Last Sunday, I was getting ready to go to the supermarket when my husband Giulio stopped me at the front door.
‘Aren’t you going to change?’
I looked at my outfit. Sweatpants, UGG boots, T-shirt. The standard Canadian weekend attire. since we had just got it back from our Canada holidays I was still in my relax vibe but my husband said: ‘You can’t go out dressed like that. What would people say?’
I wanted to answer that they might ask me where I bought those sweatpants since they were lime green and cost a fortune, but instead I just kicked him in the shins and walked out the door. I won’t take style advice from the man who owns the world’s largest collection of striped jumpers and nothing else.
Now don’t get started on the whole Italians are so stylish, they never go anywhere without dressing to impress. It’s a load of bullshit. In modern Italy, the norm is black puffy jackets with raccoon fur and jeans that don’t exactly cover the muffin top.
Don’t believe me? I own the former. It’s by Max Mara. I had two options when Giulio gave it to me for a birthday present: arrange a belated funeral or take it to Australia and hide it in the depths of my childhood wardrobe. I chose the latter so I wouldn’t break my money-wasting, furry-animal-murdering, fashion-faux-pas-inducing beloved’s heart.
Giulio’s objection has nothing to do with fashion and everything to do with breaking the status quo of small town Tuscan life. He didn’t want someone he knew, aka everyone, to see me dressed in my casuals.
There are similar rules about not walking home with your newly purchased litre of milk and assorted fruits because you forget to bring a bag from home and refuse to buy another of those 10 euro cent plastic ones that always tear. Exposing your shopping to the prying eyes of town is taboo. So is going outside without a jacket after August or dying your hair an outrageous blonde or, in my case, the exact shade the love child of Ronald MacDonald and Chuck Norris would bear. I wasn’t trying to go ginger. It just happened.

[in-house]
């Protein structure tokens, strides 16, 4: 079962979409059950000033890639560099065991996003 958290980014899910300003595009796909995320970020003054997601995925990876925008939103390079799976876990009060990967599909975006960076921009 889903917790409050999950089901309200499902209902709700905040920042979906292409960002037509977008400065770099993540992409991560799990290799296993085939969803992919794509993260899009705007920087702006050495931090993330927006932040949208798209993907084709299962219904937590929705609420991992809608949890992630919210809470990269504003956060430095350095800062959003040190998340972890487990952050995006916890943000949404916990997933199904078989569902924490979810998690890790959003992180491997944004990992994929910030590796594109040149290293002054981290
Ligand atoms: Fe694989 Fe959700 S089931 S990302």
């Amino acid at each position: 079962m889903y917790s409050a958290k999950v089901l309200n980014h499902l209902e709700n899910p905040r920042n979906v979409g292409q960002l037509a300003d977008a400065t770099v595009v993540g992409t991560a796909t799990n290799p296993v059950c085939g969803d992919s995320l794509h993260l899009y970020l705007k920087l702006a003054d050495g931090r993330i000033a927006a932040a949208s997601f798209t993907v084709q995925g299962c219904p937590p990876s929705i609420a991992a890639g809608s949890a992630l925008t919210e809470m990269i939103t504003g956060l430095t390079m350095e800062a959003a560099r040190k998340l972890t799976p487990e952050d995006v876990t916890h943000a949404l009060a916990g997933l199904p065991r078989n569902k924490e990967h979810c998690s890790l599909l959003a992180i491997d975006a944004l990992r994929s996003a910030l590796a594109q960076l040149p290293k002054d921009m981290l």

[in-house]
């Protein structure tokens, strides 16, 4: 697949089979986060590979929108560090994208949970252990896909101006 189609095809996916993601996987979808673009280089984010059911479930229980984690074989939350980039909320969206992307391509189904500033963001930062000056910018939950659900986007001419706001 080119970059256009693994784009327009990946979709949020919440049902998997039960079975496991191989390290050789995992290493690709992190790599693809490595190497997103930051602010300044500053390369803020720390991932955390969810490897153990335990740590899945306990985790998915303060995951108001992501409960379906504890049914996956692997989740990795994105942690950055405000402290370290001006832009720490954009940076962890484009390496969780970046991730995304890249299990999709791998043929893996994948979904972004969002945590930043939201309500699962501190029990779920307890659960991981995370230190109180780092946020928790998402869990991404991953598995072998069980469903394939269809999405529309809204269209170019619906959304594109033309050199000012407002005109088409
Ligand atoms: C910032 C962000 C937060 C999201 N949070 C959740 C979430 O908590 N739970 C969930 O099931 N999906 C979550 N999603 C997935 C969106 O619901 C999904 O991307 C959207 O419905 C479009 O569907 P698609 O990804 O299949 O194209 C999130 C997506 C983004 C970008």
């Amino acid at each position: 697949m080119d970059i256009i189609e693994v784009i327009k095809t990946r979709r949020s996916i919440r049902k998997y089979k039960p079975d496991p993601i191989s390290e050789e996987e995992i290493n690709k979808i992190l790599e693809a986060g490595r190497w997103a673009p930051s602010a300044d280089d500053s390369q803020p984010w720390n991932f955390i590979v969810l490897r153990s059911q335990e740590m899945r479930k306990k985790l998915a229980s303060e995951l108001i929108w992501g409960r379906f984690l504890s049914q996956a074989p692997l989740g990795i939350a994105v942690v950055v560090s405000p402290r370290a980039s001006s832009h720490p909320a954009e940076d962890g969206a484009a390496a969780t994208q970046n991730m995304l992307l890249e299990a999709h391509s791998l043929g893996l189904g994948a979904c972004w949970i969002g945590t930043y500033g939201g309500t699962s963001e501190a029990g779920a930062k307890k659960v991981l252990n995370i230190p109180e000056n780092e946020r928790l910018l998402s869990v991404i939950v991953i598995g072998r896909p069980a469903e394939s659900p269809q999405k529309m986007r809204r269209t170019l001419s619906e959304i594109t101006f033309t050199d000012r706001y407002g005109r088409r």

I’m yet to learn all the steps of this intricate social dance. There are so many. BYOing mustard to a sagra because you know all they serve is grilled meats is not okay. Neither is leaving the house with wet hair. What are you trying to do? Give yourself colic? Said every person in a 20-kilometre radius of your chosen destination.
But you know what’s not taboo? Leaving your husband for another man.
We are at epidemic levels of separation in Manciano. Perfectly content – well, I assume they’re perfectly content, I’ve never met any them – wives are leaving their husbands in flocks of four or five.
It’s fascinating to watch. Imagine yourself as a somewhat bored, middle-aged woman living in the marijuana capital of Tuscany. Not saying marijuana has anything to do with it. Just saying Manciano has a lot of reefer lovers.
Anyway, you hear your friend has left her husband and has hit the town in search of a younger model. Sounds exciting, right? So you try it too. Next thing you know, everyone in your circle has left their husbands and it takes you three weeks to get an appointment at your doctor.
No, they’re not getting STD checks. My almost-60 doctor is a notorious adulterer. I went to him last month because I could feel my pulse in my eardrums. He kept massaging my neck. I vomited a little in my mouth and vowed to reserve all future appointments to healthcare professionals for when I’m in Australia.
Naturally I heard all of this from my mother-in-law, who runs a small gossip ring out of our local supermarket. Nothing slips by her.
If you’ve sensed a note of disapproval in my tone, you are most mistaken. I have absolutely no objection to wives leaving their husbands. It makes small town life exciting.
My objection is simply to the fact that half the town will break your balls for daring to freeze your meat instead of buying it fresh daily but don’t bat an eyelid when Sofia over there decides to leave Mario to hop on the cougar express.
We’re so progressive in some things, yet so antiquated in others…
This post originally appeared in The American magazine.